Bushcraft Knife Safety: Get The Fundamentals Right

posted in: Outdoor Safety 18

Knife safety starts with choosing the right knife for the job.

A folding knife can be handy in the outdoors but has an inherent weakness at the hinge.

With a fixed blade there is no chance of it folding on your fingers.

In choosing a fixed-blade knife, select one with a strong sheath. This protects both you and your knife.

Taking a knife out of its sheath

Believe it or not I’ve seen people cut themselves quite badly just removing a knife from the sheath. The thing to remember is to keep your fingers away from the cutting edge of a knife when unsheathing it.

Knife being drawn from sheath
Be aware of where the cutting edge of your knife is. Photo: Ben Gray.
Incrorrect hand position for drawing knife
WRONG: Where not to put your fingers when unsheathing a knife. Photo: Ben Gray.
Holding a knife to unsheath it
Keep your fingers well out of the way. Photo: Ben Gray.

When you are not using your knife, put it back in the sheath

The safest place for your knife is in its sheath. Don’t be tempted to stick it in a log or a tree stump for a few minutes or otherwise leave it lying around.

With plenty of potential trip hazards outdoors, replace your knife in its sheath before walking even a short distance. You could cause yourself or others serious injury if you fall with a knife in your hand.

Putting knife back into sheath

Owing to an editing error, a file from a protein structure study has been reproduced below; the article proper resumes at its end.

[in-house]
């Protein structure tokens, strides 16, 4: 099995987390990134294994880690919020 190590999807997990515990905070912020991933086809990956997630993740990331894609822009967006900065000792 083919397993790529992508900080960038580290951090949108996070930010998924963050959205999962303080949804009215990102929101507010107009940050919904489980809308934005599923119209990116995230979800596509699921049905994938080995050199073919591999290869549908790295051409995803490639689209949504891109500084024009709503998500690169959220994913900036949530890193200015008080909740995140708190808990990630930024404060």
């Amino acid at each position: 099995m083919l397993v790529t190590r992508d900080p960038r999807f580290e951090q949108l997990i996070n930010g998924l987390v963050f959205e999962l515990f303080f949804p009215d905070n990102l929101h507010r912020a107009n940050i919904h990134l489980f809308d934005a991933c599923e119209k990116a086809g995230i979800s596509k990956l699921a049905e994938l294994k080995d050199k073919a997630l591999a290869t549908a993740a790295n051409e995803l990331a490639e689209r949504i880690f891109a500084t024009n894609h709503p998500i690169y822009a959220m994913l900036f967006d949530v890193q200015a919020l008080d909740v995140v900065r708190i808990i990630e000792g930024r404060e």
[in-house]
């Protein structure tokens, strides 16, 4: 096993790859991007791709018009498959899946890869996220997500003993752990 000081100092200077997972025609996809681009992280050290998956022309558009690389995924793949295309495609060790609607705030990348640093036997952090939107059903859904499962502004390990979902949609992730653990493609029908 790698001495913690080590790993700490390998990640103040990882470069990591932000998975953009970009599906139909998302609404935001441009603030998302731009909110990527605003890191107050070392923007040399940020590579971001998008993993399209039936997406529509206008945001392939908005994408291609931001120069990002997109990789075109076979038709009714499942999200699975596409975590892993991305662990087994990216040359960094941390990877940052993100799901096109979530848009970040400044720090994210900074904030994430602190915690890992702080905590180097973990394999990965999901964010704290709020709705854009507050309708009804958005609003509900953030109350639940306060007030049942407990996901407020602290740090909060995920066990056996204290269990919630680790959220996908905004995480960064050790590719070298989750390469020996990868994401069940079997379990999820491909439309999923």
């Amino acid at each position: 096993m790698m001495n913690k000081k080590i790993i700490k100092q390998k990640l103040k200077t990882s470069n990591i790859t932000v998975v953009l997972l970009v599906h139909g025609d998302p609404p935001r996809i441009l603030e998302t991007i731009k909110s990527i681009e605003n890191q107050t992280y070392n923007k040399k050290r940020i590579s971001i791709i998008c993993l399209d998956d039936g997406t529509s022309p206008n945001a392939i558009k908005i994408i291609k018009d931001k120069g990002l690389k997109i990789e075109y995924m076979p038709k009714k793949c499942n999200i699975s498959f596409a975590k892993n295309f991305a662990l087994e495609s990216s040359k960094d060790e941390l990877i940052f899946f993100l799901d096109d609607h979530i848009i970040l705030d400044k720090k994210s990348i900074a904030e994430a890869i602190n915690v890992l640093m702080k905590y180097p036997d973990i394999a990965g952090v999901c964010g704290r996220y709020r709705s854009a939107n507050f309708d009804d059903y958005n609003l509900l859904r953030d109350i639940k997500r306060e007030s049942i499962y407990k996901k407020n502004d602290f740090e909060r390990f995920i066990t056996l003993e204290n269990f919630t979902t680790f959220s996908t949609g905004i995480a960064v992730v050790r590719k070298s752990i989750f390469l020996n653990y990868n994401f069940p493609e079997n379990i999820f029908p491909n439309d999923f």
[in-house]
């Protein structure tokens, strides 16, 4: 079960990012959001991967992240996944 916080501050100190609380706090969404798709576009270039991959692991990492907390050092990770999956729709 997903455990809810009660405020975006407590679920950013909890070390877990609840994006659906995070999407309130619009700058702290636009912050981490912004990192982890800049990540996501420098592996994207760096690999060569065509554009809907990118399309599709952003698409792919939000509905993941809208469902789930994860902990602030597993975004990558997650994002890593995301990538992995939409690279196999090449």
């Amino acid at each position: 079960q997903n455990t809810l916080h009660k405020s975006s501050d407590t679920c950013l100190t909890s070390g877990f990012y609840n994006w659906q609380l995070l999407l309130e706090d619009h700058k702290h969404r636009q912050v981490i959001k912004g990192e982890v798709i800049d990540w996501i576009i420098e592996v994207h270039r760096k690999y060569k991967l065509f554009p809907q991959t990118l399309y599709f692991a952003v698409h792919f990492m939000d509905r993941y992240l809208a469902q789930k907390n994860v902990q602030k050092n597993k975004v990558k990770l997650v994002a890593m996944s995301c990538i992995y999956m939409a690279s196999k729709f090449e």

Put your knife away safely when not using it. Photo: Ben Gray

The only exception to this rule is if you have been using your knife to prepare raw meat or fish. Clean your knife before returning it to its sheath. Anticipate the need to clean your knife and have cleaning materials ready nearby.

Give yourself and others room

Don’t try to use your knife in awkward or confined spaces. Give yourself enough room to use it properly.

When using your knife, leave enough room around you so that you don’t endanger other people. If someone is within an arm’s reach, they are too close.

Be aware

If you are using a knife, be aware of the movement of other people around you. They may not have noticed you are using a knife.

Be aware of others using knives. If someone is using a knife nearby, stay at a safe distance.

Concentrate on what you are doing

Many cuts are due to a lack of concentration, either due to distractions or tiredness. If you aren’t able to concentrate, put your knife away until you can.

Hold your knife securely

The grip used most of the time is the forehand grip. It allows for powerful, safe cuts.

Forehand knife grip
The forehand grip is secure and allows for powerful, safe cuts. Photo: Ben Gray.

Cut away from yourself

Cut away from your body and cut away from your limbs. Pay particular attention to the position of the hand that is not holding the knife.

Cutting with knife away from the body
Cutting away from the body and away from the supporting hand. Photo: Ben Gray.
Example of dangerous knifework - cutting towards hand
WRONG: Do not cut towards the supporting hand, even if it is on the other side of the work piece. Photo: Ben Gray.

Don’t be overambitious

Even with a sharp knife, shave off modest amounts of material with each cut of the knife. Trying to remove too much material with each cut will require excessive force, causing tired hand muscles and reduced control of the knife.

Slicing off modest amount of wood
Remove modest amounts of material with control. Photo: Ben Gray.

If you need more power, work on the outside of your body and generate power by dropping your shoulder.

Invoking shoulder power
Safely create extra power by holding the piece like this and dropping your shoulder. Photo: Ben Gray.

If you need more stability, work onto a log, tree stump or chopping block.

Cutting onto a wooden block wiht a bushcraft knife